Tuesday, April 14, 2009

Extend The Term of the New AFP Chief of Staff

I congratulate Lt. Gen. Victor Ibrado for being appointed successor to AFP Chief of Staff Gen. Alexander Yano. He is an accomplished officer and a gentleman who will not have a hard time earning the respect and obedience of the Armed Forces, just as Gen. Yano did when he assumed the top post of the AFP.

The announcement of Lt. Gen. Ibrado’s appointment as CSAFP several weeks before the retirement of the incumbent AFP Chief will do well to avoid the usual militics (military politics) that attend to such command turnovers. The jockeying for the chance to be appointed SCAFP is prevented, and a smooth transition is ensured.

Following that concern about the issues that usually precede the change in the AFP leadership, now that President Arroyo has announced her choice, it might also be worthy for her to consider at this early stage to already extend the term of Lt. Gen. Ibrado, allowing him to serve until the end of the term of the president.

The reason for the suggestion is that Lt. Gen. Ibrado will retire on March 2010, or right in the middle of the national and local election season. That situation brings to fore some concerns:

1. It would be best if the AFP has stable leadership during the entire process of the elections, from the beginning of the campaign to the end of the canvassing. It is expected that the elections will be more “exciting” since it is a presidential election. Therefore, stability in the AFP is not only crucial but essential, and it would be good to have someone singularly accountable for the AFP during the entire election period.
2. The change in AFP leadership in the middle of the campaign of the national and local elections will result in politics and militics simultaneously taking center stage.
3. The appointment of a new AFP Chief of Staff during the final few months of the current administration is unfair to the next President who may be forced to accept a Chief of Staff who is not his choice or be forced to replace him ahead of his retirement in which case it would be to the disadvantage of the newly appointed officer.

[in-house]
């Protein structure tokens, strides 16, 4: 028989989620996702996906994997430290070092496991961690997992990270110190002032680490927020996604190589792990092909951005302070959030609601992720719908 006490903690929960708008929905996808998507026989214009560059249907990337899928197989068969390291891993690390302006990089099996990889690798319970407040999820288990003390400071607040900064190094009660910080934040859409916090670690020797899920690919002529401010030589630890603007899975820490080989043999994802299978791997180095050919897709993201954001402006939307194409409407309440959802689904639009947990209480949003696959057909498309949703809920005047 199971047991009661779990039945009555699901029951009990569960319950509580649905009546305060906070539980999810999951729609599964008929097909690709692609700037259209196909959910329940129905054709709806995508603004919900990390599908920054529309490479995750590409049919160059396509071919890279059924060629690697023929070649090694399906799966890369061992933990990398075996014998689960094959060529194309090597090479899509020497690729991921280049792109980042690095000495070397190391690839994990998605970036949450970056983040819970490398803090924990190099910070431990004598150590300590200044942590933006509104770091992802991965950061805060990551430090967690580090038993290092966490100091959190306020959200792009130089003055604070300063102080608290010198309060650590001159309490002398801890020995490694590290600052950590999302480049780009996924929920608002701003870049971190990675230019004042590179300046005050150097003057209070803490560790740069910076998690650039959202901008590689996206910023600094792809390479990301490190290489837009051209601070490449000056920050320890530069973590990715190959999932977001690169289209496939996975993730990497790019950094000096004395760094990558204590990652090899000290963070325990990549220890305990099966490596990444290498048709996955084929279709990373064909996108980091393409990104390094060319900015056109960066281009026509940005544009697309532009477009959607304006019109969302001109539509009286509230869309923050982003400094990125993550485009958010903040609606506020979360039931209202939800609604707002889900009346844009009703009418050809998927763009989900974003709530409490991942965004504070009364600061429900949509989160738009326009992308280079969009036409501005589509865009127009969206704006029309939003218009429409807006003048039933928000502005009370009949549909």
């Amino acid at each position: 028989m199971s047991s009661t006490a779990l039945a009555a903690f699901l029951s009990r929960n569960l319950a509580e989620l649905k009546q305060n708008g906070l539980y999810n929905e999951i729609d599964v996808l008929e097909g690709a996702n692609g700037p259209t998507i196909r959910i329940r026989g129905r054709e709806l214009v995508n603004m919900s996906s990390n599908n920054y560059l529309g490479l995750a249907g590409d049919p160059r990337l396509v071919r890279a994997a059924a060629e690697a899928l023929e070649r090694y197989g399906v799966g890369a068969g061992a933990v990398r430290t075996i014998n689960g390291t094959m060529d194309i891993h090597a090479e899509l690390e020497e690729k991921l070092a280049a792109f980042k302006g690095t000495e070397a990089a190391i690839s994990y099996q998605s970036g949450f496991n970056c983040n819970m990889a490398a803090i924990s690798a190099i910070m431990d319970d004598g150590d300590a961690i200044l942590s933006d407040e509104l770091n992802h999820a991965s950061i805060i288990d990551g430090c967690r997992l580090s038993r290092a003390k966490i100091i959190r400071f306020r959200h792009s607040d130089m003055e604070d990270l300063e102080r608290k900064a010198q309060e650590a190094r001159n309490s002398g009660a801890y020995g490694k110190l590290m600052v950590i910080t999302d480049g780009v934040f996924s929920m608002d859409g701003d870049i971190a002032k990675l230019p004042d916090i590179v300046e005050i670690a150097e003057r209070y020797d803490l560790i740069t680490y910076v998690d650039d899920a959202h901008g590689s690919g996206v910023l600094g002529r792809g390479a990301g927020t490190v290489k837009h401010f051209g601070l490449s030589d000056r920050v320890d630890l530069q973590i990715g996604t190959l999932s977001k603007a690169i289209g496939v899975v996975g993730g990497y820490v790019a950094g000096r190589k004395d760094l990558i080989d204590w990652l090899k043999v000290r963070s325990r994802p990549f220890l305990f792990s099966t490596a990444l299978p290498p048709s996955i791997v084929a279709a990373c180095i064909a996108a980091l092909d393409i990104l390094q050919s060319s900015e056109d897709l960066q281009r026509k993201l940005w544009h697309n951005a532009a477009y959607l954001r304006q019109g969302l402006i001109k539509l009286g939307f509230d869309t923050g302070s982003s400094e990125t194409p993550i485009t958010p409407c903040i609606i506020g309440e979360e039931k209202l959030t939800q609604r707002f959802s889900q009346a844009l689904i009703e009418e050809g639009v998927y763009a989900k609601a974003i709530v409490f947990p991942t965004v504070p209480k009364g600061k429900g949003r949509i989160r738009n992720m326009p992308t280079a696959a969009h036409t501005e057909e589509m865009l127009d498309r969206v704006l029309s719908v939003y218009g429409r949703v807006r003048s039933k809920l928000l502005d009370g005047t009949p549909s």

An extension of Lt. Gen. Ibrado’s service until the end of President Arroyo’s term will only be for three months, a tolerable extension given the concerns about a mid-election leadership transition in the AFP. It may even be considered a courtesy by President Arroyo to the next president who will then have a free hand in appointing a new AFP Chief of Staff at the beginning of his term.

The extension will not be unprecedented, since General Hermogenes Esperon was given a chance to serve beyond his retirement. If a controversial officer like Gen. Esperon was given an extension, why not a fine officer like Lt. Gen. Ibrado?

In relation to this, I would like to call on the Senate and the House of Representatives to pass the pending bills by Senator Rodolfo Biazon and this representation proposing the establishment of a fixed three-year term for the AFP Chief of Staff.

If passed into law, it will prevent the “revolving door practice” where Chiefs of Staff serve only for several months, making generals pre-occupied with who will get the prized appointment. It will also give more stability to the AFP leadership and provide a longer tour duty for the AFP Chief to manage the military’s multi-year programs, particularly those of the Modernization Program.

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